Compact surfaces are classified up to homeomorphism by their fundamental group (defined up to isomorphism). However, 2 compact Riemann surfaces may well be homeomorphic but not conformally equivalent. Still, they are related to their fundamental groups by the fact that the universal cover map is holomorphic : so for say a compact hyperbolic Riemann surface $M$, it can be described as the quotient of the upper half plane under the action of a Fuchsian group which is isomorphic to the fundamental group. That Fuchsian group is not unique though.

My question is this : what is the notion of equivalence needed for two Fuchsian groups to generate the same (hyperbolic) Riemann surface ? It needs a priori to be stronger than just isomorphism.


Unless I'm overlooking something:

The groups must be conjugate in $\operatorname{Aut}(\mathbb{H})$.

Say we have two hyperbolic surfaces $S,\, T$ with their universal covers $\pi_S,\, \pi_T$ and a biholomorhism $\varphi \colon S \to T$. Choosing a point $s \in S$ and $\sigma \in \mathbb{H}$ above $s$, and a point $\tau \in \mathbb{H}$ above $t = \varphi(s)$, there is a unique lift of $\varphi$ to $\Phi \colon \mathbb{H} \to \mathbb{H}$ with $\Phi(\sigma) = \tau$ such that the diagram

$$\begin{matrix} \hphantom{XY}\mathbb{H} & \overset{\Phi}{\longrightarrow} & \mathbb{H}\hphantom{XY}\\ \pi_S\downarrow & & \downarrow\pi_T\\ \hphantom{XY}S & \underset{\varphi}{\longrightarrow} & T\hphantom{XY} \end{matrix}$$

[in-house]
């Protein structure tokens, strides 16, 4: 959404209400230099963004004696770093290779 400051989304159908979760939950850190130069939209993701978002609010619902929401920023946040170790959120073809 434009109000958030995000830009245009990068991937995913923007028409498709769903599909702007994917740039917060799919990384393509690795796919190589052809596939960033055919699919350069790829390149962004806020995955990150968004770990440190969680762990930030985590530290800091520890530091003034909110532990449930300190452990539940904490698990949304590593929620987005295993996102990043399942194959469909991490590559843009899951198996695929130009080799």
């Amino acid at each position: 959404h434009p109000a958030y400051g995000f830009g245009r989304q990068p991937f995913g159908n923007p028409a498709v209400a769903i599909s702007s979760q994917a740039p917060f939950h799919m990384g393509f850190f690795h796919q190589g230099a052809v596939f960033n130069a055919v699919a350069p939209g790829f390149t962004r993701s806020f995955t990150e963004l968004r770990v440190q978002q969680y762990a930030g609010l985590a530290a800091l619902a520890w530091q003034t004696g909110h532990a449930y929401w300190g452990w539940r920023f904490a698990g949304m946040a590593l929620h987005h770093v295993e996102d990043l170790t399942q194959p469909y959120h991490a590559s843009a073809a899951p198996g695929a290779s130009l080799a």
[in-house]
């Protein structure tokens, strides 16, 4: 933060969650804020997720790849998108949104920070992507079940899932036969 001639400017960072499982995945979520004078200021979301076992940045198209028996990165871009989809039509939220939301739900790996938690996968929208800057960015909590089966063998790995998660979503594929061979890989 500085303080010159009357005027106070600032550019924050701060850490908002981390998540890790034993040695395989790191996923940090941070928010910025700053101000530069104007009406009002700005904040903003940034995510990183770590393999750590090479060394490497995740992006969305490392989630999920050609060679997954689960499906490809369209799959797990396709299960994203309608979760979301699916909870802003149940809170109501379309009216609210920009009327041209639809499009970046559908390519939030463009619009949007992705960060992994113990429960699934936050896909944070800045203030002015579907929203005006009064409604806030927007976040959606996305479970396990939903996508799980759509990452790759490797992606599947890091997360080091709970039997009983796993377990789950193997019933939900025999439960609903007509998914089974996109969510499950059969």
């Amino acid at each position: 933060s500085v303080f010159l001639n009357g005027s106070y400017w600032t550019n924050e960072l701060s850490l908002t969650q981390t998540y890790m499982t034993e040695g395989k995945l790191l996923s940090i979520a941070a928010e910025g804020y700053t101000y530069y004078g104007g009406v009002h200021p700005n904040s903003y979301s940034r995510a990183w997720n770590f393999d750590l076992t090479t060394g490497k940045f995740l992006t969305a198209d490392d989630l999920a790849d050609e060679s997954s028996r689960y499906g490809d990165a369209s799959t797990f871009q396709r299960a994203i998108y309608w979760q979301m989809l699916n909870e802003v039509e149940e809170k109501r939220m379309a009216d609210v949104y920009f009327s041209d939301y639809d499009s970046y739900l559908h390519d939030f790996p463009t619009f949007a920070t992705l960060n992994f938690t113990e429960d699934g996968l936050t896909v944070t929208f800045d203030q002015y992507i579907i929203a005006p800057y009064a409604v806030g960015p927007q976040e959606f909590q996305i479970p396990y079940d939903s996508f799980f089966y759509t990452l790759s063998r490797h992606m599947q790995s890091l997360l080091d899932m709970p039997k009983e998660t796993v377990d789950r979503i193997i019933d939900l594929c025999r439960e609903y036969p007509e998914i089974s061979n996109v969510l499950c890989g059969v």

is commutative. Now let $\delta$ a deck transformation of $\pi_S$. Then $\pi_T \circ \Phi \circ \delta = \varphi \circ \pi_s \circ \delta = \varphi \circ \pi_S$, hence $\Phi \circ \delta$ is the unique lift of $\varphi$ that maps $\sigma$ to $\Phi(\delta(\sigma))$. Let $\hat{\delta}$ the deck transformation of $\pi_T$ that maps $\tau$ to $\Phi(\delta(\sigma))$. Then we see that $\Phi \circ \delta = \hat{\delta} \circ \Phi$, or $\hat{\delta} = \Phi \circ \delta \circ \Phi^{-1}$. That is, conjugation with $\Phi$ gives an isomorphism $\operatorname{Deck}(\pi_S) \to \operatorname{Deck}(\pi_T)$.

Conversely, if we have $\operatorname{Deck}(\pi_T) = \Phi\operatorname{Deck}(\pi_S) \Phi^{-1}$ for a $\Phi \in \operatorname{Aut}(\mathbb{H})$, we can push down $\Phi$ to a biholomorphism $\varphi$ between $S$ and $T$.

  • $\begingroup$ thanks ! I guess what kind of confused me was that two isomorphic groups need not be conjugated in $\mathrm{Aut}(\mathbb{H})$... It's clearer for me now ! $\endgroup$ – Khal665 Jul 12 '13 at 22:57

Your Answer

By clicking “Post Your Answer”, you agree to our terms of service, privacy policy and cookie policy

Not the answer you're looking for? Browse other questions tagged or ask your own question.